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No. 26
September 2012
International Association for the Protection of Intellectual Property
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Five Copyright Decisions from the Supreme Court of Canada
Stéphane E. Caron, Gowling Lafleur Henderson LLP, Ottawa, Canada

In July 2012, the Supreme Court of Canada released reasons in five appeals addressing the communication of musical works online; the rights of performers in soundtracks; and, the application of fair dealing exceptions in the classroom and in online commerce.

In Entertainment Software Association v. Society of Composers, Authors & Music Publishers of Canada (2012 SCC 34), the Court held that downloading a permanent copy of a video game containing a musical work did not amount to a “communication” of the musical work within the meaning of the Copyright Act. It distinguished downloads from cases where musical works are delivered to the user by streaming technologies. Noting that downloading creates a durable copy of the digital file on the user's computer, the Court drew a parallel with the purchase of a physical recording of the musical work. Applying principles of technological neutrality, the Court concluded that the downloading of musical works did not constitute a “communication” since the Internet was simply a “technological taxi that delivers a durable copy of the same work to the end user”.

In Rogers Communications Inc. v. Society of Composers, Authors & Music Publishers of Canada(2012 SCC 35), the Supreme Court of Canada confirmed the principle that the streaming of musical works over the Internet is a communication “to the public”. The Court observed that copyright protection was not dependent on the technicalities of the chosen method of point to point transmission. It concluded that where “a series of point to point communications of the same work to an aggregation of individuals is found to exist, it matters little for the purposes of copyright protection whether the members of the public received a communication in the same or in different places, at the same or different times or at their own or the sender's initiative”.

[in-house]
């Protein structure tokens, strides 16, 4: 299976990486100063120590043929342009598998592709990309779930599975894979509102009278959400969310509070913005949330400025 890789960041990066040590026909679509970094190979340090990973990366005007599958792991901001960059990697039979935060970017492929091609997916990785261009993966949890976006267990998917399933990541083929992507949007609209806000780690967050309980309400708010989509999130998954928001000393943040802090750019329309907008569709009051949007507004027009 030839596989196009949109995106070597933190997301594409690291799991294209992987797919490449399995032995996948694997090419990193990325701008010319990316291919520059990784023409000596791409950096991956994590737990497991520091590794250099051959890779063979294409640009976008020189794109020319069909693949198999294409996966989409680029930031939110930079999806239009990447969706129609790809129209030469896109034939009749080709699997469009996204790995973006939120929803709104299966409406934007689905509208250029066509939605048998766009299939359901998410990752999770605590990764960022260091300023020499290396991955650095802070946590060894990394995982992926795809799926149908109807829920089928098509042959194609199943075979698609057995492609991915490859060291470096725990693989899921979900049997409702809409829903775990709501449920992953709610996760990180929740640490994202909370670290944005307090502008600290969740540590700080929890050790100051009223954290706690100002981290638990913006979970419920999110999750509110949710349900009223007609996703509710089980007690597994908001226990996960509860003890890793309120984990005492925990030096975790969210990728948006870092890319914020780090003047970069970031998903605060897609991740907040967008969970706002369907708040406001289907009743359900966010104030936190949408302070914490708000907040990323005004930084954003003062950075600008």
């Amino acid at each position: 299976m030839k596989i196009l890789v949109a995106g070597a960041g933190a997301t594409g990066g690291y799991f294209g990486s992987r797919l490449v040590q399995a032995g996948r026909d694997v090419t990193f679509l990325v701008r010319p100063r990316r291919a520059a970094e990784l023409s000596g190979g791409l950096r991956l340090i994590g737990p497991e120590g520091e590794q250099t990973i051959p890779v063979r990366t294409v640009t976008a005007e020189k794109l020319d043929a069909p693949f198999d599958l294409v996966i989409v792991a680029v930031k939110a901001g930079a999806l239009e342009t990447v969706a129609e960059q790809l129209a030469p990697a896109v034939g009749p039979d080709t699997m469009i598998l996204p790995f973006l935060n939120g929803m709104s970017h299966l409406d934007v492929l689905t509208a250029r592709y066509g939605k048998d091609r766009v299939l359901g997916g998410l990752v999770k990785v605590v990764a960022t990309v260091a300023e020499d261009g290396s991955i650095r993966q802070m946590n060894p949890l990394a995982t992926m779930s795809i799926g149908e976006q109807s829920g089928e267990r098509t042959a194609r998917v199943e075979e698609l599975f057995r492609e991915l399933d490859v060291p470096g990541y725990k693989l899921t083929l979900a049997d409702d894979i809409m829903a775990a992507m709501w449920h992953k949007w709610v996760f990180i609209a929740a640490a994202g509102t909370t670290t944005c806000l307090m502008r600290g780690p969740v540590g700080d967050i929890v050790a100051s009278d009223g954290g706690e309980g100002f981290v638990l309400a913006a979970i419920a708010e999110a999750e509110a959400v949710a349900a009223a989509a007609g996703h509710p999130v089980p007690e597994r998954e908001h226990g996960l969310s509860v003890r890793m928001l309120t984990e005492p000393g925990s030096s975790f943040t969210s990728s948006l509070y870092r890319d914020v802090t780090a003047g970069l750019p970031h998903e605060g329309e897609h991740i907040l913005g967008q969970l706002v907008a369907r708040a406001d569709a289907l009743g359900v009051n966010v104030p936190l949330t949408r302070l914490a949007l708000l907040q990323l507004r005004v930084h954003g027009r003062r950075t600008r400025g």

In Society of Composers, Authors & Music Publishers of Canada v. Bell Canada (2012 SCC 36) and Alberta (Education) v. Canadian Copyright Licensing Agency (2012 SCC 37), the Court dealt with the scope of the fair dealing exception in the contexts of musical previews and copies made by teachers in the classroom. In both cases, the Court reiterated the key role of fair dealing in achieving the proper balance between protection and access to copyright protected works. In the case of musical previews, the Court found that the use of short excerpts to assist with the purchase of music online constituted “research” within the meaning of the fair dealing exception of the Copyright Act. The Court then turned to the “fairness” of the activity concluding that the previews were streamed, shorter and of lesser quality and that reasonable safeguards had been put in place to ensure use remained for research purposes only. The Court further held that the effect of the previews was to increase the sale and dissemination of musical works and concluded that the defence of fair dealing applied.

With respect to classroom copies by teachers, it was generally admitted that the activity constituted “research” or “private study” such that the fair dealing exception would apply if the dealing was “fair”. The dispute centered around whether such use was fair where the copies were made at the teacher's initiative. The Court rejected the argument that the purpose of the teacher was different from that of the student when making photocopies. The Court concluded that a teacher shared a symbiotic purpose with the students such that there was no basis to distinguish between copies made at the request of the teacher and copies made at the initiative of the students. Noting that it was unrealistic to expect students to purchase books as an alternative to teachers copying short excerpts, the Court concluded that copying of short excerpts was reasonably necessary to achieve the purposes of the student's “research” or “private study”. On this basis, the Court held that the copying constituted fair dealing.

Finally, in Re:Sound v. Motion Picture Theatre Assoc. of Canada (2012 SCC 38), the Supreme Court of Canada dealt with the question of whether performers could collect royalties in relation to the use of pre-existing sound recordings incorporated in the soundtrack of a motion picture. The Court held that such a tariff was expressly excluded by the language of the Copyright Act.

These five decisions of the Supreme Court of Canada come at an interesting time when extensive amendments to the Copyright Act have just received royal assent and are about to come into force.
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